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Layer Removal for Transfer Learning with Deep Convolutional Neural Networks

  • Weiming ZhiEmail author
  • Zhenghao Chen
  • Henry Wing Fung Yueng
  • Zhicheng Lu
  • Seid Miad Zandavi
  • Yuk Ying Chung
Conference paper
Part of the Lecture Notes in Computer Science book series (LNCS, volume 10635)

Abstract

It is usually difficult to find datasets of sufficient size to train Deep Convolutional Neural Networks (DCNNs) from scratch. In practice, a neural network is often pre-trained on a very large source dataset. Then, a target dataset is transferred onto the neural network. This approach is a form of transfer learning, and allows very deep networks to achieve outstanding performance even when a small target dataset is available. It is thought that the bottom layers of the pre-trained network contain general information, which are applicable to different datasets and tasks, while the upper layers of the pre-trained network contain abstract information relevant to a specific dataset and task. While studies have been conducted on the fine-tuning of these layers, the removal of these layers have not yet been considered. This paper explores the effect of removing the upper convolutional layers of a pre-trained network. We empirically investigated whether removing upper layers of a deep pre-trained network can improve performance for transfer learning. We found that removing upper pre-trained layers gives a significant boost in performance, but the ideal number of layers to remove depends on the dataset. We suggest removing pre-trained convolutional layers when applying transfer learning on off-the-shelf pre-trained DCNNs. The ideal number of layers to remove will depend on the dataset, and remain as a parameter to be tuned.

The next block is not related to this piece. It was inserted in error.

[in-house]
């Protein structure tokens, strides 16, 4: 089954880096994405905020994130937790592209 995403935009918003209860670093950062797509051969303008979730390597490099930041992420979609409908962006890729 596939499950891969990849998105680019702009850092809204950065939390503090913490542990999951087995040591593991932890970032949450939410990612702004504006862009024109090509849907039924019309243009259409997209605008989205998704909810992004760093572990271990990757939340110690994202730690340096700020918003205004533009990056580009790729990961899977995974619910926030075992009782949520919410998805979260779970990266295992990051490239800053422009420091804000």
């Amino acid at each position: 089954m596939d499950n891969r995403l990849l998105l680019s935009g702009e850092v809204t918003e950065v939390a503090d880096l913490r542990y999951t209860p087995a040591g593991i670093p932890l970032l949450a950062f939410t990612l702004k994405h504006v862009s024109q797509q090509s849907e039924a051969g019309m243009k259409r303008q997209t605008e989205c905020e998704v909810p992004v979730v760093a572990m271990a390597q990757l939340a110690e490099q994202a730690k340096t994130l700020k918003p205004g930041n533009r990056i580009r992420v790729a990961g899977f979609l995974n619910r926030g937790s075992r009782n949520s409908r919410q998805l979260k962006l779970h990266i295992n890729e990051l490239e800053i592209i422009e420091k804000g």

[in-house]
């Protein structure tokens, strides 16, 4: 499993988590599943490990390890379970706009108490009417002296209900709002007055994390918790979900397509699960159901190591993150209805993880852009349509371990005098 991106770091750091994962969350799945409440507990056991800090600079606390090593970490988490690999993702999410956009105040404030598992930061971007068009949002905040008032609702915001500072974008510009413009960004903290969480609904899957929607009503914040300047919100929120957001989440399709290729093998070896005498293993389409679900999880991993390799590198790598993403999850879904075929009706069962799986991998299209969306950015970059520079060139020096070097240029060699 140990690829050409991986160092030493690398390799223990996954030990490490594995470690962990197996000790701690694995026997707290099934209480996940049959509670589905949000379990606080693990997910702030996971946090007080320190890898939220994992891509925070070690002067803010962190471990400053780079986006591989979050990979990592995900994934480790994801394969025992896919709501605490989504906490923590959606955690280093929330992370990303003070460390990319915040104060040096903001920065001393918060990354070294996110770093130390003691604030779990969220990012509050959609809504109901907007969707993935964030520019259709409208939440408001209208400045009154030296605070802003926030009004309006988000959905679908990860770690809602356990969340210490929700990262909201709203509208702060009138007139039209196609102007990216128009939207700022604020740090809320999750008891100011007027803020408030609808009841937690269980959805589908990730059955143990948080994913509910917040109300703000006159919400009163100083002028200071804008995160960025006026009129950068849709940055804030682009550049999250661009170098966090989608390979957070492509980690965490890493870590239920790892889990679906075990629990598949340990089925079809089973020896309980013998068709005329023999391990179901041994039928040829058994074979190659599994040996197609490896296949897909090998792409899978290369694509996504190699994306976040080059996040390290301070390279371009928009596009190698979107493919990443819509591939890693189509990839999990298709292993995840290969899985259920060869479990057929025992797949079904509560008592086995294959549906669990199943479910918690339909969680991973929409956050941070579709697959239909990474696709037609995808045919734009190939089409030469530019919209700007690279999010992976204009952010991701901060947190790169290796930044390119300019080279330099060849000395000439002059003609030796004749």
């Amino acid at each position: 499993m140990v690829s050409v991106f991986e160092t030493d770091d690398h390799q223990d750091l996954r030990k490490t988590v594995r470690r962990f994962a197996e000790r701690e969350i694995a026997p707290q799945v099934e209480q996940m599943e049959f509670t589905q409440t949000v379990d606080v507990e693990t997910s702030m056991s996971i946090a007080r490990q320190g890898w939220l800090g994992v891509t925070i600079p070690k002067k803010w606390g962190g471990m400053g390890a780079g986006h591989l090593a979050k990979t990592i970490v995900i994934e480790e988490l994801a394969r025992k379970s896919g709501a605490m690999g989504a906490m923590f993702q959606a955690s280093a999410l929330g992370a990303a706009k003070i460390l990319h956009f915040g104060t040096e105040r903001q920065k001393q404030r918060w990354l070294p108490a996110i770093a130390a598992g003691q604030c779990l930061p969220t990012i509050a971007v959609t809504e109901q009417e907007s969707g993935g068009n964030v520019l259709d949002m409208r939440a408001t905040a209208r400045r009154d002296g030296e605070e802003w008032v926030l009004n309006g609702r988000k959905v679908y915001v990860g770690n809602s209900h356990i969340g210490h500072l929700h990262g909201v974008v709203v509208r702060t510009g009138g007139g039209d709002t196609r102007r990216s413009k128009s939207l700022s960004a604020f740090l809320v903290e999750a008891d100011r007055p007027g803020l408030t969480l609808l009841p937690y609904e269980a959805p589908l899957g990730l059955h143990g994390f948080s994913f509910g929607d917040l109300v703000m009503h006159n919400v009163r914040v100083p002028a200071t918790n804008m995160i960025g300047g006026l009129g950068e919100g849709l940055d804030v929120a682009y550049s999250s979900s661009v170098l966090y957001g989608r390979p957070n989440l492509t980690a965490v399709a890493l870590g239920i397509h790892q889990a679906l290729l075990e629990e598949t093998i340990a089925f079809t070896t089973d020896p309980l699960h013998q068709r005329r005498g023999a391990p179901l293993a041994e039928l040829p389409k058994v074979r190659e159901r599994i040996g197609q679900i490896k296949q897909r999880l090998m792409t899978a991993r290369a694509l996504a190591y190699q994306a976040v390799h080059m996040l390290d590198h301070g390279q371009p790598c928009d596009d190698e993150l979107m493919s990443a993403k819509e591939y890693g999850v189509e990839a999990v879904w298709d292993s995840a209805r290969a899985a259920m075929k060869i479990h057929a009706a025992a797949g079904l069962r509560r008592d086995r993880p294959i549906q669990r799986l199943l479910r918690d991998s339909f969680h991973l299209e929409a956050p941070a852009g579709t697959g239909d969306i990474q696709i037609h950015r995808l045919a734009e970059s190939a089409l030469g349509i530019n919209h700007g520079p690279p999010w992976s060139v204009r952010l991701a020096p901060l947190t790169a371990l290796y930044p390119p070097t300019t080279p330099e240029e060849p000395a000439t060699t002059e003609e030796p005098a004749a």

Keywords

Convolutional neural networks Transfer learning Deep learning 

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Copyright information

© Springer International Publishing AG 2017

Authors and Affiliations

  • Weiming Zhi
    • 1
    Email author
  • Zhenghao Chen
    • 2
  • Henry Wing Fung Yueng
    • 2
  • Zhicheng Lu
    • 2
  • Seid Miad Zandavi
    • 2
  • Yuk Ying Chung
    • 2
  1. 1.Department of Engineering ScienceUniversity of AucklandAucklandNew Zealand
  2. 2.School of Information TechnologiesUniversity of SydneySydneyAustralia

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